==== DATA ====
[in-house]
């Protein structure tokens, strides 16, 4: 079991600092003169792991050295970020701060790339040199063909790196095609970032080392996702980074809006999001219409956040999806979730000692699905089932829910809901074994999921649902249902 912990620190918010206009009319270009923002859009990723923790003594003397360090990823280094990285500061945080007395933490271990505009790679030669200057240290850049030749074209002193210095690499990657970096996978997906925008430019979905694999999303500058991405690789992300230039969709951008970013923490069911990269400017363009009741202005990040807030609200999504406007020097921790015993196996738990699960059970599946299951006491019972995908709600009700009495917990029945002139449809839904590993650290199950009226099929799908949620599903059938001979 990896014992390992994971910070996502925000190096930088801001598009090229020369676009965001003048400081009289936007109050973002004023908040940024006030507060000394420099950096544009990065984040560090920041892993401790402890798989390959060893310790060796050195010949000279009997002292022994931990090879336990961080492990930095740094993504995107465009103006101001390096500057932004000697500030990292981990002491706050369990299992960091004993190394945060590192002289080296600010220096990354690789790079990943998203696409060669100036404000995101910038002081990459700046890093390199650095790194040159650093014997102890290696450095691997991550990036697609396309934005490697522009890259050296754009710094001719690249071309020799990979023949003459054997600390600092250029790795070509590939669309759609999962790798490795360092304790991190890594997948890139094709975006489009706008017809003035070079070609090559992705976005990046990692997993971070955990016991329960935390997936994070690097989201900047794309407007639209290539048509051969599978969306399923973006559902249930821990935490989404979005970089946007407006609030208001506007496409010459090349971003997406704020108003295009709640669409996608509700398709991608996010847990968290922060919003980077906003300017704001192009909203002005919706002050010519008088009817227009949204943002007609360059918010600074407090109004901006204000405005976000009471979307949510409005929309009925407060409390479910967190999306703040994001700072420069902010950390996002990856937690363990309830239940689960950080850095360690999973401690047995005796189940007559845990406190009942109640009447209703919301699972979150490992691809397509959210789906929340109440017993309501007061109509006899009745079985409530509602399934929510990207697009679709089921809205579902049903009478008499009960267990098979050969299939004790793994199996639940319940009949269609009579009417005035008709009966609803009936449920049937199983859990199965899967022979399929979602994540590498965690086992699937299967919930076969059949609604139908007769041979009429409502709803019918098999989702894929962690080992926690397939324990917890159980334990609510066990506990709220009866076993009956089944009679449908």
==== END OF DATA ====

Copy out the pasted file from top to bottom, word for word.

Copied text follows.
[in-house]
């Protein structure tokens, strides 16, 4: 079991600092003169792991050295970020701060790339040199063909790196095609970032080392996702980074809006999001219409956040999806979730000692699905089932829910809901074994999921649902249902 912990620190918010206009009319270009923002859009990723923790003594003397360090990823280094990285500061945080007395933490271990505009790679030669200057240290850049030749074209002193210095690499990657970096996978997906925008430019979905694999999303500058991405690789992300230039969709951008970013923490069911990269400017363009009741202005990040807030609200999504406007020097921790015993196996738990699960059970599946299951006491019972995908709600009700009495917990029945002139449809839904590993650290199950009226099929799908949620599903059938001979 990896014992390992994971910070996502925000190096930088801001598009090229020369676009965001003048400081009289936007109050973002004023908040940024006030507060000394420099950096544009990065984040560090920041892993401790402890798989390959060893310790060796050195010949000279009997002292022994931990090879336990961080492990930095740094993504995107465009103006101001390096500057932004000697500030990292981990002491706050369990299992960091004993190394945060590192002289080296600010220096990354690789790079990943998203696409060669100036404000995101910038002081990459700046890093390199650095790194040159650093014997102890290696450095691997991550990036697609396309934005490697522009890259050296754009710094001719690249071309020799990979023949003459054997600390600092250029790795070509590939669309759609999962790798490795360092304790991190890594997948890139094709975006489009706008017809003035070079070609090559992705976005990046990692997993971070955990016991329960935390997936994070690097989201900047794309407007639209290539048509051969599978969306399923973006559902249930821990935490989404979005970089946007407006609030208001506007496409010459090349971003997406704020108003295009709640669409996608509700398709991608996010847990968290922060919003980077906003300017704001192009909203002005919706002050010519008088009817227009949204943002007609360059918010600074407090109004901006204000405005976000009471979307949510409005929309009925407060409390479910967190999306703040994001700072420069902010950390996002990856937690363990309830239940689960950080850095360690999973401690047995005796189940007559845990406190009942109640009447209703919301699972979150490992691809397509959210789906929340109440017993309501007061109509006899009745079985409530509602399934929510990207697009679709089921809205579902049903009478008499009960267990098979050969299939004790793994199996639940319940009949269609009579009417005035008709009966609803009936449920049937199983859990199965899967022979399929979602994540590498965690086992699937299967919930076969059949609604139908007769041979009429409502709803019918098999989702894929962690080992926690397939324990917890159980334990609510066990506990709220009866076993009956089944009679449908």